The machines rooms. The haven that all runners look towards as a way out from dashing about with food and beverages. The machine rooms are a symbol of upward movement in Envy. Here are where the “assistants” are e.g. the online assistants, the audio assistants etc. They assist the main operators who work in the suites.
In order to move up in Envy you have to do internal training in the machine rooms and clock up hours. You can train in whatever machine room you like if it is the route you wish to take. Machine Room 1 (MCR1) tends to be the busiest as audio mixing is the most competitive currently in Envy with quite a few people vying for positions there amongst the runners.
As an intern/part-time runner in Envy I also have the opportunity to train in the machine rooms as much as I’d like. Tom knew that I was interested in colour grading and suggested I try spend my time in Machine Room 2 (MCR2).
So today I had to work over at Foley St. When I arrived there it was completely different to its usual busy pace. It was a lot quieter and there were no producers, just a swanky lobby, a nice rooftop terrace and doors concealing machine rooms, suites and the kitchen. Most of the time Foley St. is very busy as it is where clients are cutting the shows together, sometimes for months.
The offline machine room was really quite large…very large. It has stacks of machines and tape decks on one side humming away and on the other side are about 3 or 4 machine room operators doing things with computers I have no idea about. Until it explained to me what offline machine room assistants do:
- Assist clients and freelance editors to set up their computers (Avids) to commence the offline edit of a show, film etc.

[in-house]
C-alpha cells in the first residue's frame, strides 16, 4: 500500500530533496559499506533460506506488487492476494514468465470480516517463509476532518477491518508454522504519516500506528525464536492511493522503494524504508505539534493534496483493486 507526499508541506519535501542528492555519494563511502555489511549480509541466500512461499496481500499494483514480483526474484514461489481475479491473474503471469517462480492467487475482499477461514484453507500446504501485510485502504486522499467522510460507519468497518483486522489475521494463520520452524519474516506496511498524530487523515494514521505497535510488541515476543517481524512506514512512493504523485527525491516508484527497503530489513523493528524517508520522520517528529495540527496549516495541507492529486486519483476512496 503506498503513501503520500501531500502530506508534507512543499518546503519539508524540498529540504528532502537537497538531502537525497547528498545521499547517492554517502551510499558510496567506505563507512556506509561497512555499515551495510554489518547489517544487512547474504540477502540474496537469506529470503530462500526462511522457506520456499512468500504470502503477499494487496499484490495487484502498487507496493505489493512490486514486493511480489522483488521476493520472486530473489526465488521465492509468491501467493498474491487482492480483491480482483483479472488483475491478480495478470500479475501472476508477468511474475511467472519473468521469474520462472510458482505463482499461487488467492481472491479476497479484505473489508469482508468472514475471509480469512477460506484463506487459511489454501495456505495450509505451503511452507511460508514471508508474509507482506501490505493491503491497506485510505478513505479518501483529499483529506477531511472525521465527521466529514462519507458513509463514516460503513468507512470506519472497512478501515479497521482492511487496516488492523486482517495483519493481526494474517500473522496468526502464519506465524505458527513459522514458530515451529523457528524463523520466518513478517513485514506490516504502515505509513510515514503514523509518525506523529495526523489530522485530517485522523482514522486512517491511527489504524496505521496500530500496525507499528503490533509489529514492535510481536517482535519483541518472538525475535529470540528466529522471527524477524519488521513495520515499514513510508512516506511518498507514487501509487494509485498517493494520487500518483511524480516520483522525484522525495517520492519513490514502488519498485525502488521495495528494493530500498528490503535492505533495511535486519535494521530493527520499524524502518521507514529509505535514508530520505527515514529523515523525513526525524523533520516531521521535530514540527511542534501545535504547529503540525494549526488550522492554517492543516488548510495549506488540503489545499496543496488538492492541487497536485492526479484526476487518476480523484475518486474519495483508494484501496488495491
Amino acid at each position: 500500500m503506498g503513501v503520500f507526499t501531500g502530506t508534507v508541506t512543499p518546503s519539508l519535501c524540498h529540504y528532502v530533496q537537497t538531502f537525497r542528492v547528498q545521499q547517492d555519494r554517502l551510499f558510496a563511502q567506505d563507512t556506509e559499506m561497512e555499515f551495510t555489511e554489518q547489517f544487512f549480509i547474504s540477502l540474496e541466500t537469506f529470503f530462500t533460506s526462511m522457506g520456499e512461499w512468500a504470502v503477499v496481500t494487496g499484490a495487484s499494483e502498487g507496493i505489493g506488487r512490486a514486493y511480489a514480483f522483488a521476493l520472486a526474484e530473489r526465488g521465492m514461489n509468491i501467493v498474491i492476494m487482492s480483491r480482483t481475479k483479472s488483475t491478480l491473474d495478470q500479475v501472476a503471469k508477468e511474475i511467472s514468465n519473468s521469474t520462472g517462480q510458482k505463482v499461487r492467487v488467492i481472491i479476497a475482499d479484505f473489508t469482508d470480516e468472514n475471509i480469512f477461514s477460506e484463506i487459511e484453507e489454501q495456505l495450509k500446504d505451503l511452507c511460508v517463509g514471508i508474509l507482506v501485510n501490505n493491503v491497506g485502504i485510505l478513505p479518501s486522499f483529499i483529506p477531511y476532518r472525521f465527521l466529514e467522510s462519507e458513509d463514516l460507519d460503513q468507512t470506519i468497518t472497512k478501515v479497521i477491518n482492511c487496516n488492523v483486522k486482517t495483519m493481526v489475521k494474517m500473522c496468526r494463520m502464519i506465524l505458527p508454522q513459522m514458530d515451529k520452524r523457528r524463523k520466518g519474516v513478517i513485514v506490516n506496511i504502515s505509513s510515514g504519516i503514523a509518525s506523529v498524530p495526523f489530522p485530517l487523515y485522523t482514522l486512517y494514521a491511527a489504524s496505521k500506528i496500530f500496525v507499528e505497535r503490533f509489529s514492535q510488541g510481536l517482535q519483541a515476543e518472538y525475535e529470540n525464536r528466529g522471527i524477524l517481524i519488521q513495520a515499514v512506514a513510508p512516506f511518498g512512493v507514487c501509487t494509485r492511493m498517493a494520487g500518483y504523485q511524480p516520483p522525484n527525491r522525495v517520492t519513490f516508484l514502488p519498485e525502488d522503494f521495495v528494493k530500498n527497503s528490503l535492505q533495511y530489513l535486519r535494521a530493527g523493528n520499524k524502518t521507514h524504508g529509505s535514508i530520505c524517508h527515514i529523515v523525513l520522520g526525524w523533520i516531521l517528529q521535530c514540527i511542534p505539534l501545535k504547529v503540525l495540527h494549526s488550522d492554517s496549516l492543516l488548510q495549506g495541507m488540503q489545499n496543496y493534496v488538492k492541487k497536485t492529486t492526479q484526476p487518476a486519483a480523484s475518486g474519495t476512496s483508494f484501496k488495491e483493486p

- Log all of the rushes from the shows – which means the raw footage that has come in from shooting needs to be copied onto the servers and backed up immediately.
- Check that when the footage is logged in that it plays smoothly on the computers and that it is exactly the right resolution, aspect ratio etc. for the show.
- Help the clients with any problems they may have – which can be difficult compared with other machine rooms assistants who don’t have to even meet the clients. He relates it to having to mix technical abilities with client services.
Machine Room assistants have to handle the rushes, the most important part of production and make sure everything is transcoded and compressed accurately ready to be edited. Most people fail at the job because they don’t establish a practical workflow. If you miss a beat you will get something wrong. This is something I find quite intimidating working in post-production. The line of responsibility is nerve wrecking and the margin for error is so little it prevents me from pursuing the next job up in roles like this for fear of not knowing what I’m doing.
I think there is a lot of unnecessary stress in the creative industries. You can often get clients ringing you expecting you to know everything and often you have to pretend or look like you know what your doing. But because clients are so valued they must not feel as though anything is problem.
Offline editing was always my goal coming into Envy. I do offline editing in my freelance work and I really do love it. I love piecing together a narrative and bringing a piece of work together coherently and creatively. Working as an offline assistant though…this is something that I would not enjoy. The reason being you are more of a data-wrangler: logging and ingesting footage, transcoding and troubleshooting. These are probably my weakest points in video production and funnily enough they are so necessary in order to progress and become an editor, who in the end does none of those jobs.
This is the problem with working in large post-production companies, the lines are so vividly drawn between roles with little cross-over. This is compared to smaller creative companies who often have runners doing assisting jobs and assistants doing editor jobs.